That means the future retirement of hundreds of thousands of firefighters, law enforcement and local workers could either be endangered or require vast infusions of taxpayer dollars to remain solvent.

Meanwhile, our state Florida Retirement System already has to be subsidized every year by diverting $500 million of tax funds that otherwise could remain in taxpayers’ pockets or small business’ cash registers or be used for education, health care, job creation or law enforcement.

In the Senate, Speaker Weatherford narrowly lost an 18-22 vote for his plan to close the defined benefit retirement system to new state workers in favor of a defined contribution system. The defined benefit or 401-K style system focuses on choice and portability, better reflecting the needs of a modern workforce.  That plan would have saved $30 billion over the next 50 years for taxpayers, given total security to current employees and retirees and given more choices to future employees.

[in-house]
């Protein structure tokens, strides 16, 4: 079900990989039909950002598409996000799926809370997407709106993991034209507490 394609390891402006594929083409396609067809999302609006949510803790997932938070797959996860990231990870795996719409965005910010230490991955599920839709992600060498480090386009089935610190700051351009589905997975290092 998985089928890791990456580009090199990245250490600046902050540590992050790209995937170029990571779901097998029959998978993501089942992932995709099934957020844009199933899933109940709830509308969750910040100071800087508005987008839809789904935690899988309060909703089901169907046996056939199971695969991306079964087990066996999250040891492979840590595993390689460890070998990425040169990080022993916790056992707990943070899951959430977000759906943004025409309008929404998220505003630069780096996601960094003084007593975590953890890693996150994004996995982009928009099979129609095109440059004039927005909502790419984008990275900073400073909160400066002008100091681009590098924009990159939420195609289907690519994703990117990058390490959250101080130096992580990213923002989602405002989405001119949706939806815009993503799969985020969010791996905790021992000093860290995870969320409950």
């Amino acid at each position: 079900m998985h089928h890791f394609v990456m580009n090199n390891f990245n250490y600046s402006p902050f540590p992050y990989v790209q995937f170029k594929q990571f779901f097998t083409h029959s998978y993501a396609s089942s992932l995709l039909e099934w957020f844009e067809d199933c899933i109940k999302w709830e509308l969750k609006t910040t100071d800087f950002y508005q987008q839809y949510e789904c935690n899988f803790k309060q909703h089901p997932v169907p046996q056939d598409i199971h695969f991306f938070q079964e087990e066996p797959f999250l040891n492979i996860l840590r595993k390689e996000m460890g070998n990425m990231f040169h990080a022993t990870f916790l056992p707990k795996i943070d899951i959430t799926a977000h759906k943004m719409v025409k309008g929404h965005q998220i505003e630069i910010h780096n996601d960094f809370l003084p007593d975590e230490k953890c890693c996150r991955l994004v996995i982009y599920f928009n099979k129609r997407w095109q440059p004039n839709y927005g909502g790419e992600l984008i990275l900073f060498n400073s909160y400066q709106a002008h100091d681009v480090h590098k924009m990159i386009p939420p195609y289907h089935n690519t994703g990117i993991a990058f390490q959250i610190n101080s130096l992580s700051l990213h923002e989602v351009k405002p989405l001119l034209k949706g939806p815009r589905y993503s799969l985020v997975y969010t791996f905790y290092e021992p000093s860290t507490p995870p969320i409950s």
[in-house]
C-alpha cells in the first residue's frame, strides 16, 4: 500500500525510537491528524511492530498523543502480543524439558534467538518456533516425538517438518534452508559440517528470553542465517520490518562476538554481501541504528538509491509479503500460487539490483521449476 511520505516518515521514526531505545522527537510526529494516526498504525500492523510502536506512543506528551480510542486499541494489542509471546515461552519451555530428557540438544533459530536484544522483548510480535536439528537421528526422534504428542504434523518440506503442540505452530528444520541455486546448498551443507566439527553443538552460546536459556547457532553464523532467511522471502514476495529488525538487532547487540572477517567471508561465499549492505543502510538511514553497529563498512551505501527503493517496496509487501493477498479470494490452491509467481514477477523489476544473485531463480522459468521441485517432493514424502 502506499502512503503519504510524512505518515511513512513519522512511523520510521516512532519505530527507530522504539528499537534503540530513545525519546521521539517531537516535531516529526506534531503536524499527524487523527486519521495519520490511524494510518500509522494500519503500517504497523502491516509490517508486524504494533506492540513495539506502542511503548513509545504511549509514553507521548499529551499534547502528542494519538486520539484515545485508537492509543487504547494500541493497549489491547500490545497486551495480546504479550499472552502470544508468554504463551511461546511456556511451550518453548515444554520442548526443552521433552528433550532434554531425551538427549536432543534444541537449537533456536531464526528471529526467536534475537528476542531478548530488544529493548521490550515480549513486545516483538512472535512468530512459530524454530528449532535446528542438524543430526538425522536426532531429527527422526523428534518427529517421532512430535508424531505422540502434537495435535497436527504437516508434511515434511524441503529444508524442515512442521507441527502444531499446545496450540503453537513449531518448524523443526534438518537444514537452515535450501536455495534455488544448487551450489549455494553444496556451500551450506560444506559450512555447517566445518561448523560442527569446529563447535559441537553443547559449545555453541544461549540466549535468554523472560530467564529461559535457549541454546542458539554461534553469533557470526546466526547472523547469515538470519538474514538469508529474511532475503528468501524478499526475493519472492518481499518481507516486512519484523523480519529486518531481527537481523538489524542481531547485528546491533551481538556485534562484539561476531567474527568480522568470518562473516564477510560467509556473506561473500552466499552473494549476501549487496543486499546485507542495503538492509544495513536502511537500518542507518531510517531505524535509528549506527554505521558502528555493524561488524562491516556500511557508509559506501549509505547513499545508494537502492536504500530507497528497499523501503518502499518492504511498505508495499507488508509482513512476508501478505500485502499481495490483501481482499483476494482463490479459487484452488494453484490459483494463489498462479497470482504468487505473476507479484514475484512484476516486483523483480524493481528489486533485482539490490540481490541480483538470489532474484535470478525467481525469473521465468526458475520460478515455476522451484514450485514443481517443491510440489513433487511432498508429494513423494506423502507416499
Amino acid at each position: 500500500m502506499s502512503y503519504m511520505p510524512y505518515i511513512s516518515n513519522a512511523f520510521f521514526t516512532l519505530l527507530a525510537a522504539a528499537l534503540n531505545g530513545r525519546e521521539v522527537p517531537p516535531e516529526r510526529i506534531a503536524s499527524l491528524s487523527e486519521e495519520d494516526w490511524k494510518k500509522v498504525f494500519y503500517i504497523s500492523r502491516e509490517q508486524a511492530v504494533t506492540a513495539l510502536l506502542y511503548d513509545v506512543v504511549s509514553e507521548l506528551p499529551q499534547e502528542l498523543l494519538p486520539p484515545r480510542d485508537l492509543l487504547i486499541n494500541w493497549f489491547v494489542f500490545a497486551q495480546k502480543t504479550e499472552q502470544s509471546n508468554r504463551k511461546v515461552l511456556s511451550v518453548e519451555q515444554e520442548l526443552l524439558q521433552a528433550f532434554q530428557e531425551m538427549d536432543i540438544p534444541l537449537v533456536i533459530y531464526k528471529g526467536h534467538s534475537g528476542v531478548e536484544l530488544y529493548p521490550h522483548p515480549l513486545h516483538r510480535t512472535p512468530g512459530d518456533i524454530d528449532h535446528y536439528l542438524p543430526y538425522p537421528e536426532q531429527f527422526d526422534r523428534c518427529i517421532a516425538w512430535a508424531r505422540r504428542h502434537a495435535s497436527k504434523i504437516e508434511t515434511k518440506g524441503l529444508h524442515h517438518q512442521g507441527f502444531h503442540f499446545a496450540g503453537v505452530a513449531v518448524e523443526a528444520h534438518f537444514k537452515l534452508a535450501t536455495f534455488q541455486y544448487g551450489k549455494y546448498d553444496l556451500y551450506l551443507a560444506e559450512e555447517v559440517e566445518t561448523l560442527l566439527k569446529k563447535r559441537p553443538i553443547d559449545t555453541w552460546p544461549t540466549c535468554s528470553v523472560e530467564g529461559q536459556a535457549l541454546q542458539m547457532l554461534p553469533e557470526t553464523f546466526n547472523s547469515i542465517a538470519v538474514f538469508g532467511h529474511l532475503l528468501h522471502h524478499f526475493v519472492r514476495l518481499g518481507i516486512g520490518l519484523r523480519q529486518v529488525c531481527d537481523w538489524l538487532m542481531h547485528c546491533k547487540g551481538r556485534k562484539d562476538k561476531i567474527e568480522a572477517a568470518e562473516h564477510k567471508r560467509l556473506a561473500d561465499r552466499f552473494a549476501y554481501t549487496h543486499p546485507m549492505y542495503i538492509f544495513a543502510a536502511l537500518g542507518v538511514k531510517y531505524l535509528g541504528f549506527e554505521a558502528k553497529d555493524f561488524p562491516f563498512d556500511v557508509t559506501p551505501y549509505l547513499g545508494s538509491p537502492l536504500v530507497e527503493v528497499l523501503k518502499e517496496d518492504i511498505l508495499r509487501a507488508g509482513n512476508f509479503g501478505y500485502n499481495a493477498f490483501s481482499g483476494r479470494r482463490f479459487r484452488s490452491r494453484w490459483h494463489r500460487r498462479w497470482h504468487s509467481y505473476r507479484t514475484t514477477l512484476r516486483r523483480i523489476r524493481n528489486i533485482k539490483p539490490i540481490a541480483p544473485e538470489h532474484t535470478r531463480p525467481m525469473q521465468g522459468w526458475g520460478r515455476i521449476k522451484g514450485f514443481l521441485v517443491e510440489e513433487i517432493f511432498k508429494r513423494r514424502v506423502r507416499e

As I mentioned above, the Speaker’s plan would have only applied to NEW employees, and would not have taken one penny from the current or future benefits of any present day employee or retiree.  I voted for the Speaker’s plan, and I’m committed to making more progress next year on this issue which is so important to our taxpayers and our employees – past, present and future.

I am pleased to report that we were successful in passing Senate Bill 534, which requires local governments to accurately report on the internet the solvency and financial condition of their pension plans to their employees and the public.  This additional transparency will help citizens of individual communities hold their local officials responsible for making sensible pension plan decisions. The bill also ensures that state taxpayers won’t be held responsible for mismanagement of municipal or county pension systems.

Passed on a bipartisan basis in both houses, SB 534 is on the Governor’s desk.

For More: http://www.flsenate.gov/Media/PressRelease/Show/1513